While Asia-Pacific PC shipments continued to drop in the second quarter this year, the Australian market was one of the few bouffant PC markets in the region, according to IDC.
Preliminary figures show the Australian market grew between 10 and 12 per cent during the quarter, surpassing the global growth of 7 per cent year on year.
Bernie Esner, senior PC analyst with IDC, said the local performance was driven in part by the purchasing activities of the large business and government sectors during the quarter, which is historically the best for PC sales.
However, he cautioned that some warning signs have appeared.
"Each quarter in our industry is like a year in any other business because of the rapid product rotations and relentless price cuts on superseded models," he said.
"Most resellers and mass merchants were forced to promote financing options, like rental, leasing and interest-free terms."
IDC figures show the rest of the region didn't fare as well, slowed primarily by the region's persisting economic problems and increasing price sensitivity.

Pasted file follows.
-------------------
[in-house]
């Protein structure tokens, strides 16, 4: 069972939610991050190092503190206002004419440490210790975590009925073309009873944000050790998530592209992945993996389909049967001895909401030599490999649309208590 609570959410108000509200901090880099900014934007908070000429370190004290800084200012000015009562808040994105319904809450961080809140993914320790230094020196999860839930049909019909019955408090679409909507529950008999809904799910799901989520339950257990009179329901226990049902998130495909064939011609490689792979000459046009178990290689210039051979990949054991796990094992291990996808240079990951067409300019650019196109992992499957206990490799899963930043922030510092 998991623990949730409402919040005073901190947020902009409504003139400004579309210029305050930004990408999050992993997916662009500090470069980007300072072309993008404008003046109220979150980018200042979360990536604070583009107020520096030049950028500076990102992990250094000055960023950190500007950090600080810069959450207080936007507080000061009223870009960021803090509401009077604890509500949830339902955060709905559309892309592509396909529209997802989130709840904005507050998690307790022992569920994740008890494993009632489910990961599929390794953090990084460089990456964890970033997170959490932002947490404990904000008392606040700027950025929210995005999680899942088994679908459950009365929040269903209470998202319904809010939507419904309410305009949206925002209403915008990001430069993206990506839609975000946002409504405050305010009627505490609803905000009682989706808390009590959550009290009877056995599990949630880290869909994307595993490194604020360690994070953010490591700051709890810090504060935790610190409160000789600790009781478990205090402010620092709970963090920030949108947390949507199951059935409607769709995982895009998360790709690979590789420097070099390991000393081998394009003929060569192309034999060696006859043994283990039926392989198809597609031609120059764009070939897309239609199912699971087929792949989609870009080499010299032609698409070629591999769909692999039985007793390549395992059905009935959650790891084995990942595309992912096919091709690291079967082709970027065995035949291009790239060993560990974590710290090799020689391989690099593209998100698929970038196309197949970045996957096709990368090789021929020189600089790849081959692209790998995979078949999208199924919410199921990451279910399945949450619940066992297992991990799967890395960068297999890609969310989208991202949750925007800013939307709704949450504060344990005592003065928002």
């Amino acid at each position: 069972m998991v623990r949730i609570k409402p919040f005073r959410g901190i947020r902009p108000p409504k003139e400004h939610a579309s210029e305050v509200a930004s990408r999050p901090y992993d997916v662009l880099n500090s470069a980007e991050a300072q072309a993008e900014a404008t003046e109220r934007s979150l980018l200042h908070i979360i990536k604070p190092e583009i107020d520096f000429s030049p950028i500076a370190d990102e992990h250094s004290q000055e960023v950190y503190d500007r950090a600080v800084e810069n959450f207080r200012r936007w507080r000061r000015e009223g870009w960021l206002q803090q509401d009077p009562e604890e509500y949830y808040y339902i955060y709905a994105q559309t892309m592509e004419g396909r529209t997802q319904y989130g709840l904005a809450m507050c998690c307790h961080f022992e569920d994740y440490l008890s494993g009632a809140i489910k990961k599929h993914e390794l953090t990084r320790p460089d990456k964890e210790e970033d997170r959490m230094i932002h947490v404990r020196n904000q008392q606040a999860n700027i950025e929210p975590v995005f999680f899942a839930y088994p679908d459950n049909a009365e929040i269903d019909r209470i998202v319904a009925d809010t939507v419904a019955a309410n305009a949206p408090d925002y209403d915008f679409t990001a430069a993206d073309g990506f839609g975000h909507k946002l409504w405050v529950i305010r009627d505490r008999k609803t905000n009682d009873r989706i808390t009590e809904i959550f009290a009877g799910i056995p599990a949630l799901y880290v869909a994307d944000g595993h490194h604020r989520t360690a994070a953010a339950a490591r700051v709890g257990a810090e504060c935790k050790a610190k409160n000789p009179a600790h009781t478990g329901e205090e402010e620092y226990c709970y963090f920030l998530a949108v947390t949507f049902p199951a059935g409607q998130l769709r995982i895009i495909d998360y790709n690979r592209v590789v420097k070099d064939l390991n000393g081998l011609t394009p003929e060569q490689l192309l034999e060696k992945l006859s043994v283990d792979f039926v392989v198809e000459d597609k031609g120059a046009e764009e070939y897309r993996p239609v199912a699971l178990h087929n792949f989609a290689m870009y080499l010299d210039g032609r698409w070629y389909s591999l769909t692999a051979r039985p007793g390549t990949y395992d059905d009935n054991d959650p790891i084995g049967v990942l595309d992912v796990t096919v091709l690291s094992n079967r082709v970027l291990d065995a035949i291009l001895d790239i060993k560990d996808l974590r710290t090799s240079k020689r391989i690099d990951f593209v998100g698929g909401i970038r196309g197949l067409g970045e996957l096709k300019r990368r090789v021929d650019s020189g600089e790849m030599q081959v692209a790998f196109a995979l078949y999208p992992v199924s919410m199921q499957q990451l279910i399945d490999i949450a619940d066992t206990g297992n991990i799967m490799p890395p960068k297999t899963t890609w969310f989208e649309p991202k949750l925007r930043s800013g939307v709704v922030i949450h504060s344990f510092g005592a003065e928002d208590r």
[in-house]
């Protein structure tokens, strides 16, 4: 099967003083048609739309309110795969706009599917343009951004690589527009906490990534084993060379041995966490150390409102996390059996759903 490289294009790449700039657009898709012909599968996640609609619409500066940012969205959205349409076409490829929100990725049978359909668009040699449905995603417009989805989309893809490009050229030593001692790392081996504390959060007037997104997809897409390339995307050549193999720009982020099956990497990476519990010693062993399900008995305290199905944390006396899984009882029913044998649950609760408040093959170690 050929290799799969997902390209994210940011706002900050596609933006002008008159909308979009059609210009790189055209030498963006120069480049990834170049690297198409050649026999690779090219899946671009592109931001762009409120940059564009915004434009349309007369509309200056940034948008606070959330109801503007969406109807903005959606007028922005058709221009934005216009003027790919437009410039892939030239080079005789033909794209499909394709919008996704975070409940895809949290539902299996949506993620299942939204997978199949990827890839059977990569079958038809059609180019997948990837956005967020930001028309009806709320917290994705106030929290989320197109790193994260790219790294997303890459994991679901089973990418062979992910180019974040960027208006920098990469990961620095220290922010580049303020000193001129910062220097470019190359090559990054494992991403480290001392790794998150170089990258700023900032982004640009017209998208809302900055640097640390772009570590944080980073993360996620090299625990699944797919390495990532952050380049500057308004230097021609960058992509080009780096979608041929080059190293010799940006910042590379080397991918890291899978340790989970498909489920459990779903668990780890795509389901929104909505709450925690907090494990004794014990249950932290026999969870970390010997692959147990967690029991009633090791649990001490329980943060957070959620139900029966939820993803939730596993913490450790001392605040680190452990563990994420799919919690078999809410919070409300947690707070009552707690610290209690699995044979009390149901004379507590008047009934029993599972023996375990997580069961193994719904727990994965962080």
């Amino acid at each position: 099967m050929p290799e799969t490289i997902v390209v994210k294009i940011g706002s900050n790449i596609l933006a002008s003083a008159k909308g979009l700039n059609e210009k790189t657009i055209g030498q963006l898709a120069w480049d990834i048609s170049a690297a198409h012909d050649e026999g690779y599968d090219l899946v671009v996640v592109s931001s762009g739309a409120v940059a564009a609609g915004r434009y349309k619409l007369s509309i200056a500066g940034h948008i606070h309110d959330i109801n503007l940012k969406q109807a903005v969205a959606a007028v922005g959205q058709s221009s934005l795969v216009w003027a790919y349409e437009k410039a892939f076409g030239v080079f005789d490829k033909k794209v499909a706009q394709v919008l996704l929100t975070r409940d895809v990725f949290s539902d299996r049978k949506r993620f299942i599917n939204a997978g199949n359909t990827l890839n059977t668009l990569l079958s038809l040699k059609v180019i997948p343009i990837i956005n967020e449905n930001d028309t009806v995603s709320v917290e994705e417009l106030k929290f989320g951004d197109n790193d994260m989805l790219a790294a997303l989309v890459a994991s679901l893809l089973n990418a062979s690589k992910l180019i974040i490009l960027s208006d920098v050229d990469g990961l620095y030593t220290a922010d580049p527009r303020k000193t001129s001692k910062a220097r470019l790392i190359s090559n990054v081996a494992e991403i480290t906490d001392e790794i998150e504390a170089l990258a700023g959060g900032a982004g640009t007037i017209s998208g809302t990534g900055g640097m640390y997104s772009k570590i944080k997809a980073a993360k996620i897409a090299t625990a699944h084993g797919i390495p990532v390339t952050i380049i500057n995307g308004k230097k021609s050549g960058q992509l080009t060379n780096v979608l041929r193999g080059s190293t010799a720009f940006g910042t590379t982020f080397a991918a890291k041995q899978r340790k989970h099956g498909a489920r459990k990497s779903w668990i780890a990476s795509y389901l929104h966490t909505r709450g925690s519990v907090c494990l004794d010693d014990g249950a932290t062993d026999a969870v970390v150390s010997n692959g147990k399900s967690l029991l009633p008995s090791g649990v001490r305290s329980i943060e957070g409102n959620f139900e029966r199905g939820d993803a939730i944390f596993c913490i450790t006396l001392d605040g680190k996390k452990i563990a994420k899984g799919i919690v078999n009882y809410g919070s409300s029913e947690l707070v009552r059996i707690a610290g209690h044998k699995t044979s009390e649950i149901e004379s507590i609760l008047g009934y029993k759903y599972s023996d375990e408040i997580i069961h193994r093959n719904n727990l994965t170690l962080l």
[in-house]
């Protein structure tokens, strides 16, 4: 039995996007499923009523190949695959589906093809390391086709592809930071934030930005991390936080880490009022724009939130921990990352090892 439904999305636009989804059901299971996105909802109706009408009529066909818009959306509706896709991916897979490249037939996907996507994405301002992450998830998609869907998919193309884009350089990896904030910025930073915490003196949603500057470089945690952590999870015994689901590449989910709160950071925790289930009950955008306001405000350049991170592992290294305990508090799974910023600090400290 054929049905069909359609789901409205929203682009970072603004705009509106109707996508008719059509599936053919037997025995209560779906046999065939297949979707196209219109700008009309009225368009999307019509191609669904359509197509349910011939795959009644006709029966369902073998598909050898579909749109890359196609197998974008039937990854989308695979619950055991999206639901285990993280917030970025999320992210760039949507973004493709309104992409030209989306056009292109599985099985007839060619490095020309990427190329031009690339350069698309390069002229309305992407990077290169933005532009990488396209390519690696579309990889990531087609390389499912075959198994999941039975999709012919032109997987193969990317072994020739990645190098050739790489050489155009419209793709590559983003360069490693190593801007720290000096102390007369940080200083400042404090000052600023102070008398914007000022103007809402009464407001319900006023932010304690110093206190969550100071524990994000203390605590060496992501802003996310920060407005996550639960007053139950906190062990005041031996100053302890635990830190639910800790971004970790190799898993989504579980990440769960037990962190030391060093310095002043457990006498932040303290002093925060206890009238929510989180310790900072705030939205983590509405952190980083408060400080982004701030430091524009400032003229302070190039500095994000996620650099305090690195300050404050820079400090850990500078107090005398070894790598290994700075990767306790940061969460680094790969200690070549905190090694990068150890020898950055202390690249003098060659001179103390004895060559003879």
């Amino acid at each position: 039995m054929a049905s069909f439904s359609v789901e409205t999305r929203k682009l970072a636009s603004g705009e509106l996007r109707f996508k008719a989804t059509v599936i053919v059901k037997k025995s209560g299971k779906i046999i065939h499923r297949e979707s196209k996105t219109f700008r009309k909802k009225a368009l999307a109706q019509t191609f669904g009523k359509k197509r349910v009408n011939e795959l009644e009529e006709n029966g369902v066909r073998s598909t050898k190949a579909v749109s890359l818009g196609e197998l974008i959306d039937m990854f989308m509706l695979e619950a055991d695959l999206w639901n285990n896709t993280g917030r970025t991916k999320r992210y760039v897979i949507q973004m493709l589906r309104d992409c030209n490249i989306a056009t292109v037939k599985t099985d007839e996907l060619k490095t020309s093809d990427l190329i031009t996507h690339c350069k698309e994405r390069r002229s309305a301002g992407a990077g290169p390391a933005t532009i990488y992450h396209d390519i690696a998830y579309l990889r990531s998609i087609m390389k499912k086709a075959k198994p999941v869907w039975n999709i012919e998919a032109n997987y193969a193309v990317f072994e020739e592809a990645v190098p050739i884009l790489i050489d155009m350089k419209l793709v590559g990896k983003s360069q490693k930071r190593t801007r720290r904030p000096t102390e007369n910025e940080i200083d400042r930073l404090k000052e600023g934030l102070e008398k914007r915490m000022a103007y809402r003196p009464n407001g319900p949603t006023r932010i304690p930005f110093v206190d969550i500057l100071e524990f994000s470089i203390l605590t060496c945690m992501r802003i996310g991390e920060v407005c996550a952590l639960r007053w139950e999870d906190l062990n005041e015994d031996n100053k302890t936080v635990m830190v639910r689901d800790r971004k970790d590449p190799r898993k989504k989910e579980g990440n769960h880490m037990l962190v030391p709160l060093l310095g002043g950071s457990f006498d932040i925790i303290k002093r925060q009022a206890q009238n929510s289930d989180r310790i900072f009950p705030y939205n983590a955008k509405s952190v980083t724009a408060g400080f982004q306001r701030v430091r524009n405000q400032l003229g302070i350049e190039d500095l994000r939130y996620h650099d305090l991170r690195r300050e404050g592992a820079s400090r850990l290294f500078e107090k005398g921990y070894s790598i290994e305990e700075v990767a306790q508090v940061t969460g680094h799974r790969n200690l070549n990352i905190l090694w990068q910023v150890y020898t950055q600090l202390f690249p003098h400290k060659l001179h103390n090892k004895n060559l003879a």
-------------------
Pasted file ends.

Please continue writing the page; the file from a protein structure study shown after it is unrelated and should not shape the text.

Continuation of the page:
The decline in PC shipments is directly related to the economic troubles of the region, and IDC is closely watching for another round of currency devaluations. If the Japanese yen continues to fall there will be more pressure on the Korean and Chinese currencies.
China is the largest PC market in the region, accounting for 39 per cent of total unit shipments in the second quarter, according to IDC.
Compaq's acquisition of Digital boosted it to the No. 1 position with about 10 per cent of regional sales.
IDC said it would be difficult to bump Compaq from that slot, but admitted the company faces organisational challenges in melding the two firms together.
IBM now falls into second place, but had the best showing among the top five in unit shipments with a 24 per cent increase over last quarter.
Hewlett-Packard is in third position, though its volumes dropped for the first time in years - down 3 per cent from the same quarter last year, according to IDC.
Legend Group leapt into the No. 4 slot for reg-ional PC shipments. Despite the grim outlook, IDC predicts the high growth rate could come back.
There are still many countries in the region that are under-penetrated when it comes to PCs, particularly China, India and Indonesia. In addition, there will be a lot of pent-up demand for computers, so that once the economy stabilises, Asia-Pacific could continue to be the world's fastest growing PC market.